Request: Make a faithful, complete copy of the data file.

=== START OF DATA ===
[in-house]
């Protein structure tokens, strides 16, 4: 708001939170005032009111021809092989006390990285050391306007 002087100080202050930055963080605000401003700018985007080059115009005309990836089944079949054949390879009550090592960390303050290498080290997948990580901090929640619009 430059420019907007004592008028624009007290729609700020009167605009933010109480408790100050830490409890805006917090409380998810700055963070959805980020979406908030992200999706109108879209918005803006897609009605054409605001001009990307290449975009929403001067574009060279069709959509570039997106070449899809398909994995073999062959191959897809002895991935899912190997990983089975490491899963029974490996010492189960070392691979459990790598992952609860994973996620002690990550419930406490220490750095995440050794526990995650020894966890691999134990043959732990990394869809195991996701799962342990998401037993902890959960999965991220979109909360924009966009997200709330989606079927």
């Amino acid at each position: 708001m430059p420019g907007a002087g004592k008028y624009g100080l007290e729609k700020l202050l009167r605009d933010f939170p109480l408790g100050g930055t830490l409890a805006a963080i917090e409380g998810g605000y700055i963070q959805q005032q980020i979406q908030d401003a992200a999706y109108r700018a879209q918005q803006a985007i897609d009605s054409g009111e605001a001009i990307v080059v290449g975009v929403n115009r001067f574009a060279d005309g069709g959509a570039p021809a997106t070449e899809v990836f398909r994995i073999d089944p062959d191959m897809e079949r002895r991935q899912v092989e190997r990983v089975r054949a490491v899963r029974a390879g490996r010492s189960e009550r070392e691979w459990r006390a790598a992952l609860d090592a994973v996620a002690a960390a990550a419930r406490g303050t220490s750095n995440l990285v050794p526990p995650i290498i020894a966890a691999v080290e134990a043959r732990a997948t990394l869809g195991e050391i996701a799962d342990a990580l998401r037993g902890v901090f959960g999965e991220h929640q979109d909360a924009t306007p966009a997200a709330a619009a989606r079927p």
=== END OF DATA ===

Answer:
[in-house]
């Protein structure tokens, strides 16, 4: 708001939170005032009111021809092989006390990285050391306007 002087100080202050930055963080605000401003700018985007080059115009005309990836089944079949054949390879009550090592960390303050290498080290997948990580901090929640619009 430059420019907007004592008028624009007290729609700020009167605009933010109480408790100050830490409890805006917090409380998810700055963070959805980020979406908030992200999706109108879209918005803006897609009605054409605001001009990307290449975009929403001067574009060279069709959509570039997106070449899809398909994995073999062959191959897809002895991935899912190997990983089975490491899963029974490996010492189960070392691979459990790598992952609860994973996620002690990550419930406490220490750095995440050794526990995650020894966890691999134990043959732990990394869809195991996701799962342990998401037993902890959960999965991220979109909360924009966009997200709330989606079927």
């Amino acid at each position: 708001m430059p420019g907007a002087g004592k008028y624009g100080l007290e729609k700020l202050l009167r605009d933010f939170p109480l408790g100050g930055t830490l409890a805006a963080i917090e409380g998810g605000y700055i963070q959805q005032q980020i979406q908030d401003a992200a999706y109108r700018a879209q918005q803006a985007i897609d009605s054409g009111e605001a001009i990307v080059v290449g975009v929403n115009r001067f574009a060279d005309g069709g959509a570039p021809a997106t070449e899809v990836f398909r994995i073999d089944p062959d191959m897809e079949r002895r991935q899912v092989e190997r990983v089975r054949a490491v899963r029974a390879g490996r010492s189960e009550r070392e691979w459990r006390a790598a992952l609860d090592a994973v996620a002690a960390a990550a419930r406490g303050t220490s750095n995440l990285v050794p526990p995650i290498i020894a966890a691999v080290e134990a043959r732990a997948t990394l869809g195991e050391i996701a799962d342990a990580l998401r037993g902890v901090f959960g999965e991220h929640q979109d909360a924009t306007p966009a997200a709330a619009a989606r079927p």